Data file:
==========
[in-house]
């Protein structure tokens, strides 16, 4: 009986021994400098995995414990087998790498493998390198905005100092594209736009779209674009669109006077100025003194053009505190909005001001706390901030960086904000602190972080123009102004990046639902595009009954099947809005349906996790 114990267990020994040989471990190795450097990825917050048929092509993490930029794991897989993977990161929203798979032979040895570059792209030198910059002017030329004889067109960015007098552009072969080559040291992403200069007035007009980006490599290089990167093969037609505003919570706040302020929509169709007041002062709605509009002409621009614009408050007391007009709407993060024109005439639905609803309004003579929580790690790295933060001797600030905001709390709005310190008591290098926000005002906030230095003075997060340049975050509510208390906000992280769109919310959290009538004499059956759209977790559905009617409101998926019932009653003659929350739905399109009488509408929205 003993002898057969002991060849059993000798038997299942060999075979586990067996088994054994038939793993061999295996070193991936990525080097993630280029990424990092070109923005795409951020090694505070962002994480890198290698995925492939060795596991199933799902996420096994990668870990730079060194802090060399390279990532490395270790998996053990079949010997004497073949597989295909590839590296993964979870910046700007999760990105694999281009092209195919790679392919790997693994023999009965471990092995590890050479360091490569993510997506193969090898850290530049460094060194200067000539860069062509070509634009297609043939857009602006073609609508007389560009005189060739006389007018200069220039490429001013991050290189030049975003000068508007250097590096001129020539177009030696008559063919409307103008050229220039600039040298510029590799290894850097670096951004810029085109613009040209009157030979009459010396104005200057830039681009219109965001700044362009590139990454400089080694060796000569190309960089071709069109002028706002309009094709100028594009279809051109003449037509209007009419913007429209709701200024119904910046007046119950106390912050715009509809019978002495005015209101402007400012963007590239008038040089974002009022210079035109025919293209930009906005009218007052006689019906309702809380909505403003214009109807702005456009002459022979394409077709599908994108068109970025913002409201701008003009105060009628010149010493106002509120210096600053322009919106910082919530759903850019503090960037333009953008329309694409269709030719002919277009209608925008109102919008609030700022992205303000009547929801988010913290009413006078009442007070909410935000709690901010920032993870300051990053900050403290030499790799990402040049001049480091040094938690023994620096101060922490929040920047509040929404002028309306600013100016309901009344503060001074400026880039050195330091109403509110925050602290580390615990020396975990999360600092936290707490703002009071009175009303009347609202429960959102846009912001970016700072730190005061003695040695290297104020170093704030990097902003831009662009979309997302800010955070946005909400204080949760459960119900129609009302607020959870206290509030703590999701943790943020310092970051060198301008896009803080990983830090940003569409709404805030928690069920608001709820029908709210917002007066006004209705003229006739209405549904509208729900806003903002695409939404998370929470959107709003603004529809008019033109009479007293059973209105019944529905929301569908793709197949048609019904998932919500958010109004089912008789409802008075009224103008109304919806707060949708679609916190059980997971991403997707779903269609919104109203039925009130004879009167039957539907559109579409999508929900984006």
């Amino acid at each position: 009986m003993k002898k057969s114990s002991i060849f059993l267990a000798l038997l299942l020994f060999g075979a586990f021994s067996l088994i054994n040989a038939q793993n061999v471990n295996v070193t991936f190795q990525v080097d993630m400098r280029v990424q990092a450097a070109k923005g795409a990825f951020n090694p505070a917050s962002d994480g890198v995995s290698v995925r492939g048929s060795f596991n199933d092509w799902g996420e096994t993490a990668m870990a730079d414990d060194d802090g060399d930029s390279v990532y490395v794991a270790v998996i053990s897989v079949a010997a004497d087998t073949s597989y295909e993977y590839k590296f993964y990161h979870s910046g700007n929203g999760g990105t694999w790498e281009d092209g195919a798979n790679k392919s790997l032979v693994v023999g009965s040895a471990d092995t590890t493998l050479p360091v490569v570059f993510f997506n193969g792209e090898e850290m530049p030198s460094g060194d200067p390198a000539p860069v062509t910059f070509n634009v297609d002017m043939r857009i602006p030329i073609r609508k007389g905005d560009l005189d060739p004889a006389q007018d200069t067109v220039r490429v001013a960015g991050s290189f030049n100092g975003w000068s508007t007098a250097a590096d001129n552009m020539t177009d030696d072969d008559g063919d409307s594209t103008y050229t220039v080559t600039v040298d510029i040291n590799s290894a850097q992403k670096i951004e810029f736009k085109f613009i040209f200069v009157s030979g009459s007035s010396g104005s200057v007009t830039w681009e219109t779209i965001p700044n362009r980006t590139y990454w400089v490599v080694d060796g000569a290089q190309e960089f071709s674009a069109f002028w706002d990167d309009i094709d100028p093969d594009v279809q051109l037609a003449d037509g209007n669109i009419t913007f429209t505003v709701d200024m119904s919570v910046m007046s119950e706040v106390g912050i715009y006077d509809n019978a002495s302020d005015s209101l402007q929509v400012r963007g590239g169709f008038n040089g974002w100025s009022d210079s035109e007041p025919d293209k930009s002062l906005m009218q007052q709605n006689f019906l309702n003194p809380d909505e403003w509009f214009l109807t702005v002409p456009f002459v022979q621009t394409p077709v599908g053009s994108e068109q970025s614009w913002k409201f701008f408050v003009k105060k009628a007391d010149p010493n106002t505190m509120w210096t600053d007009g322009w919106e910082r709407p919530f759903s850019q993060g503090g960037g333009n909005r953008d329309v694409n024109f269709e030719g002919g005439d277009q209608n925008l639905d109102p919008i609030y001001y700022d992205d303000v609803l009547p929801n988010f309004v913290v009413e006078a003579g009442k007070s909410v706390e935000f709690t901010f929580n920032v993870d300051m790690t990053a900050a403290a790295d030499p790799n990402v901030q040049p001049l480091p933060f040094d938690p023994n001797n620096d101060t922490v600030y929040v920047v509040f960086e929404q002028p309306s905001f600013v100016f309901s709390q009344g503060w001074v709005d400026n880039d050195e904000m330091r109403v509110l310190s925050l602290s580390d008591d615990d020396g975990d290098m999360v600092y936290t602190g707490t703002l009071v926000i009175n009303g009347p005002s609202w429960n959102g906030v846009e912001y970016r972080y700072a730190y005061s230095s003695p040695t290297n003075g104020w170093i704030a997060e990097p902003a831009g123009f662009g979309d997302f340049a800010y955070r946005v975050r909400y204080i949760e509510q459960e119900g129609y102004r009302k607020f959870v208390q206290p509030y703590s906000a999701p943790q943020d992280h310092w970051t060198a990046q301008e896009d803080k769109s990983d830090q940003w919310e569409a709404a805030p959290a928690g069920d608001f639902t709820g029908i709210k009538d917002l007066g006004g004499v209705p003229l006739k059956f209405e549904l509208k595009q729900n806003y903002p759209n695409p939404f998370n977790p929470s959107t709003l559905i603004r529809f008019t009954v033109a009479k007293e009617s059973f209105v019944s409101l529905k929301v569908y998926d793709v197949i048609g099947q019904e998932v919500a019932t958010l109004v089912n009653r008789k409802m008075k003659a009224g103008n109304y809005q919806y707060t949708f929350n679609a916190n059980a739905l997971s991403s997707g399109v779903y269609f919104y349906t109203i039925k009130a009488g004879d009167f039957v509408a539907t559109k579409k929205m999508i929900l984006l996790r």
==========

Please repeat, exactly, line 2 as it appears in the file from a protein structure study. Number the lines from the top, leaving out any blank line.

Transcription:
């Protein structure tokens, strides 16, 4: 009986021994400098995995414990087998790498493998390198905005100092594209736009779209674009669109006077100025003194053009505190909005001001706390901030960086904000602190972080123009102004990046639902595009009954099947809005349906996790 114990267990020994040989471990190795450097990825917050048929092509993490930029794991897989993977990161929203798979032979040895570059792209030198910059002017030329004889067109960015007098552009072969080559040291992403200069007035007009980006490599290089990167093969037609505003919570706040302020929509169709007041002062709605509009002409621009614009408050007391007009709407993060024109005439639905609803309004003579929580790690790295933060001797600030905001709390709005310190008591290098926000005002906030230095003075997060340049975050509510208390906000992280769109919310959290009538004499059956759209977790559905009617409101998926019932009653003659929350739905399109009488509408929205 003993002898057969002991060849059993000798038997299942060999075979586990067996088994054994038939793993061999295996070193991936990525080097993630280029990424990092070109923005795409951020090694505070962002994480890198290698995925492939060795596991199933799902996420096994990668870990730079060194802090060399390279990532490395270790998996053990079949010997004497073949597989295909590839590296993964979870910046700007999760990105694999281009092209195919790679392919790997693994023999009965471990092995590890050479360091490569993510997506193969090898850290530049460094060194200067000539860069062509070509634009297609043939857009602006073609609508007389560009005189060739006389007018200069220039490429001013991050290189030049975003000068508007250097590096001129020539177009030696008559063919409307103008050229220039600039040298510029590799290894850097670096951004810029085109613009040209009157030979009459010396104005200057830039681009219109965001700044362009590139990454400089080694060796000569190309960089071709069109002028706002309009094709100028594009279809051109003449037509209007009419913007429209709701200024119904910046007046119950106390912050715009509809019978002495005015209101402007400012963007590239008038040089974002009022210079035109025919293209930009906005009218007052006689019906309702809380909505403003214009109807702005456009002459022979394409077709599908994108068109970025913002409201701008003009105060009628010149010493106002509120210096600053322009919106910082919530759903850019503090960037333009953008329309694409269709030719002919277009209608925008109102919008609030700022992205303000009547929801988010913290009413006078009442007070909410935000709690901010920032993870300051990053900050403290030499790799990402040049001049480091040094938690023994620096101060922490929040920047509040929404002028309306600013100016309901009344503060001074400026880039050195330091109403509110925050602290580390615990020396975990999360600092936290707490703002009071009175009303009347609202429960959102846009912001970016700072730190005061003695040695290297104020170093704030990097902003831009662009979309997302800010955070946005909400204080949760459960119900129609009302607020959870206290509030703590999701943790943020310092970051060198301008896009803080990983830090940003569409709404805030928690069920608001709820029908709210917002007066006004209705003229006739209405549904509208729900806003903002695409939404998370929470959107709003603004529809008019033109009479007293059973209105019944529905929301569908793709197949048609019904998932919500958010109004089912008789409802008075009224103008109304919806707060949708679609916190059980997971991403997707779903269609919104109203039925009130004879009167039957539907559109579409999508929900984006």